It was a question never answered, probably because it seldom was asked.
Which was the better team? The 25-1 San Dieguito Mustangs, who won the Class A championship, or the tradition-rich, 24-3 Hoover Cardinals, who won the AA title in the 1960-61, first season of the CIF San Diego Section .
Some 50 years later a reader of this website suggested I write a story about that San Dieguito team.
My initial reaction was, why didn’t I press the issue in 1961 and get Hoover coach Charlie Hampton to address the subject after the San Dieguito coach declared his Mustangs team the best?
Or confront CIF commissioner Don Clarkson and have him explain why the Mustangs wouldn’t be allowed to participate in the AA (large schools) playoffs, despite their almost-unbeaten record against bigger schools.
I was a cub reporter on the Evening Tribune, out of Lincoln High, and I thought all things started and ended with the Eastern League, of which Hoover was a member.
My colleague, Roger Conlee, covered County schools and leaned heavily to the Grossmont and Metropolitan leagues. The Avocado League was held in slightly more regard than the tiny Southern League.
This was an terrific San Dieguito team, led by 6-foot, 7-inch senior John Fairchild, who would be a standout at Brigham Young University and play for the Los Angeles Lakers and other professional teams over a six-year period.
Conlee and I believed otherwise, I guess. There were weeks when the Mustangs were not even in the Tribune’s Top 10, compiled by the two of us. Late in the season San Dieguito’s 16-1 record wasn’t good enough. Sweetwater (5-8) and Point Loma (7-8) were considered more worthy.
North County squads, other than Escondido, didn’t get much currency in those days. Bias definitely favored the city. The population swing and subsequent North County power emergence still was years away.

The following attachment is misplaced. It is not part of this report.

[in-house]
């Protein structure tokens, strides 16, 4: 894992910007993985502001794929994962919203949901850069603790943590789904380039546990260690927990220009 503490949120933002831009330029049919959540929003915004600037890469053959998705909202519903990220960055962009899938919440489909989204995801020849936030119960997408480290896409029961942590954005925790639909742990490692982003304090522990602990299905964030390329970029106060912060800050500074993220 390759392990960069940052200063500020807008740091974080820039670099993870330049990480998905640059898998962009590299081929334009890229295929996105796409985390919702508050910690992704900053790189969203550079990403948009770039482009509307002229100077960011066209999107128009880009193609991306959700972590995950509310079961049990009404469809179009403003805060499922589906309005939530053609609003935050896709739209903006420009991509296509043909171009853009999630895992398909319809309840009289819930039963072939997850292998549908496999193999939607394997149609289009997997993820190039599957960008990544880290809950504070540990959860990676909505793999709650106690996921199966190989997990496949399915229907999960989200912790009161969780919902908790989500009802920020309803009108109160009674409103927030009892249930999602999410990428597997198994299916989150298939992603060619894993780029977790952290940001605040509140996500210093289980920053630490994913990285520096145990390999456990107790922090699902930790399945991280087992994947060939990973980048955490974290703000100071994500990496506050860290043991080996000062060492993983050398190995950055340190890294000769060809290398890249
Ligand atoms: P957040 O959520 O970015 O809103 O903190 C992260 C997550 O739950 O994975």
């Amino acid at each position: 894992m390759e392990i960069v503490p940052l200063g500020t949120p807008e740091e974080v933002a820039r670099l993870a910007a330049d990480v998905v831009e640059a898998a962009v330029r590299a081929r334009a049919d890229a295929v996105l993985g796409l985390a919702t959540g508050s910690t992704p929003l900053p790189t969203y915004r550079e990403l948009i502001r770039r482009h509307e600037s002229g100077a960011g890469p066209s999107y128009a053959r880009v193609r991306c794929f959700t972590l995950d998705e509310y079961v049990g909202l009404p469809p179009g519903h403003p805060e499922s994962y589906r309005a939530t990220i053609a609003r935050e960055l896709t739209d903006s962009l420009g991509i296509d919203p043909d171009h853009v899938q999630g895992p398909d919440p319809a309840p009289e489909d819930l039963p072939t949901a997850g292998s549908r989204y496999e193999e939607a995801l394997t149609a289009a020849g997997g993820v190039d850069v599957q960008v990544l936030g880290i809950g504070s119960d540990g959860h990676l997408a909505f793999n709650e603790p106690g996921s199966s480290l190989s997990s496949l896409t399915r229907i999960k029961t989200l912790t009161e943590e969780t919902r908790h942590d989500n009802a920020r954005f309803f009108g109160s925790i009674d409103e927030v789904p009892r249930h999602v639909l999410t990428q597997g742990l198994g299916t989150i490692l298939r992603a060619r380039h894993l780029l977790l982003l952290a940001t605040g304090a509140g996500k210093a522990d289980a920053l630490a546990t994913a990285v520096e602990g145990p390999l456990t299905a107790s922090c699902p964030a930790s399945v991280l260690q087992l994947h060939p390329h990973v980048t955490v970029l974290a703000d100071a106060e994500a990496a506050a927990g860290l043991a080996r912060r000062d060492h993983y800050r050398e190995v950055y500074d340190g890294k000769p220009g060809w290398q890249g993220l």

Roger Conlee finally took a trip late in the season up U.S. 101 to Bing Crosby Hall, a cavernous barn on the Del Mar Fairgrounds which served as the Mustangs’ home court.
Conlee saw San Dieguito dispatch Vista, 49-40, before about 2,000 partisans. The victory was the 17th in a row in a streak that began after a 54-47 loss to Helix in the season’s opening game.
Mustangs coach Dick McCracken, who posted a 40-6 record in his only two seasons, spoke out after the game.
“I’m sure proud of this team,” McCracken told Conlee. “I only hope we can get into the large school playoffs (Avocado League squads were consigned to the small schools alignment, reserved for schools with less than 1,500 enrollment).
Then McCracken elaborated:
“The only point I’d like to make is that we beat the two teams (Hilltop and Kearny) that beat Hoover. I think we can beat Hoover, too. We have better shooters. The only thing which might beat us would be the coaching. I’m no Charlie Hampton.”
(Hampton was the legendary Hoover coach who compiled a .774 won-loss percentage in 11 seasons and posted a 223-65 record).
Coronado coach Don Valliere weighed in on the subject after a 67-49 loss to Fairchild and company.
“San Dieguito without question has the best basketball team in the County,” said Valliere. “They may not play defense as well as Hoover, but all in all they’re better.”
The final Tribune Top 10, published before the playoffs:
4—Point Loma, 13-9.
5—San Dieguito, 22-1.
9—Chula Vista, 10-10.
San Dieguito rolled through the Class A playoffs, beating El Cajon Valley, 73-57, Kearny, 66-53, and Sweetwater, 54-46. Hoover won the AA title, defeating Chula Vista, 63-36, Hilltop, 56-49, and Point Loma, 66-53.
There would be no matchup of city and county powerhouses. Section commissioner Clarkson hadn’t considered allowing the Mustangs into the AA playoffs.
So the season ended.
With apologies to Aretha Franklin, the Mustangs also deserved a little respect.